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Mon May 14, 2018, 03:39 PM

The lessons of the past shape the launch of a new Poor People's campaign

Source: Washington Post, by Gordon Mantler

Today begins what Reverend William Barber calls the next phase of the new Poor People’s Campaign. Having led the Moral Mondays movement in North Carolina since 2011 to challenge the state’s regressive, right-wing politics, Barber is now beginning 40 days of national direct action to shine a bright light on poverty and demand a “moral revival” in the United States.

This effort attempts to resurrect the Poor People’s Campaign that the Rev. Martin Luther King Jr. started more than 50 years ago, using King’s legacy of human rights activism to inspire a new chapter in the anti-poverty movement. While King’s campaign has remained largely a footnote in history, as if it did not matter much after its architect died, the crusade against poverty continued, giving rise to the new chapter on display today.


In this new phase of the Poor People’s Campaign, however, activists will focus less on national solutions like the 1960s Great Society programs, and more on organizing at the state level. Although there will be a significant presence in the nation’s capital, the most important work might be in lobbying the so-called laboratories of democracy in state capitals such as Nashville, Lansing and Albany to embrace anti-poverty policies. Rather than creating and maintaining a Resurrection City on the Mall — as culturally rich as that space was — activists will instead spend their energy organizing supporters, meeting with officials and working on policy solutions, mostly in their home towns and state capitals.

If the current crusade does not achieve immediate policy success, much of the news media most likely will dismiss the campaign and move on. That is certainly what happened in 1968. Yet, in the weeks and months afterward, it became clear that the campaign had made some difference, especially in terms of building relationships among individual participants, connecting members of a burgeoning Chicano movement with one another and enhancing federal anti-hunger policies through surplus commodities, cheaper food stamps and even changes to welfare. Women, in particular, found a valuable space to discuss how poverty affected them disproportionately, whether it was Coretta Scott King, native leader Martha Grass or Chicana activist Maria Varela.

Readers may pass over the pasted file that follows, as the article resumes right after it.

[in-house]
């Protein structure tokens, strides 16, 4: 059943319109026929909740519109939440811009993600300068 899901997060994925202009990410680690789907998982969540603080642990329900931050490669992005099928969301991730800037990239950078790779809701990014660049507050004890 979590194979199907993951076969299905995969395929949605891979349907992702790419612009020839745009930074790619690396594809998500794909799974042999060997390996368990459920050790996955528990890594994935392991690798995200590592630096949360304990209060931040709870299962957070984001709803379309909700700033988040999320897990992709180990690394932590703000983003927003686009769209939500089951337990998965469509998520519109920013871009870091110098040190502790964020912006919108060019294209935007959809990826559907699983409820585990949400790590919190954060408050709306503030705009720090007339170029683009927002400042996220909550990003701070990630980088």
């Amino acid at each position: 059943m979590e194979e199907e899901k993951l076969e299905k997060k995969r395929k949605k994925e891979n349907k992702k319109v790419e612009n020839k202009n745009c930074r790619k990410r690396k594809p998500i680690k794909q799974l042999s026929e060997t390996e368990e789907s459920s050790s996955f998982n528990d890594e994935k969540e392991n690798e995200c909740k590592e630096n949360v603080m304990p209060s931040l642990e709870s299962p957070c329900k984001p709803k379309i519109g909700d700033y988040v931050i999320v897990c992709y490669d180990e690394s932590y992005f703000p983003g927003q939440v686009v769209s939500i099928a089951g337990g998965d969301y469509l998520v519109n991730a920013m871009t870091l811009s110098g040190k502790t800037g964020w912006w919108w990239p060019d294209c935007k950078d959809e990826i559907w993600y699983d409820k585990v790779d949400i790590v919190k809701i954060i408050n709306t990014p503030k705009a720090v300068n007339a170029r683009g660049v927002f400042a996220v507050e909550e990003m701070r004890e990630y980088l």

Will the new Poor People’s Campaign have a similar effect? Maybe. It certainly should command our attention — not just during the 40 days of action, but in the weeks and months after the last rally is held.

Read it all at: https://www.washingtonpost.com/news/made-by-history/wp/2018/05/14/the-lessons-of-the-past-shape-the-launch-of-a-new-poor-peoples-campaign/

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Reply The lessons of the past shape the launch of a new Poor People's campaign (Original post)
yallerdawg May 2018 OP
guillaumeb May 2018 #1

Response to yallerdawg (Original post)

Mon May 14, 2018, 09:25 PM

1. Recommended.

No critical comments?

Reverend Barber has the potential to be this eras MLK Jr.

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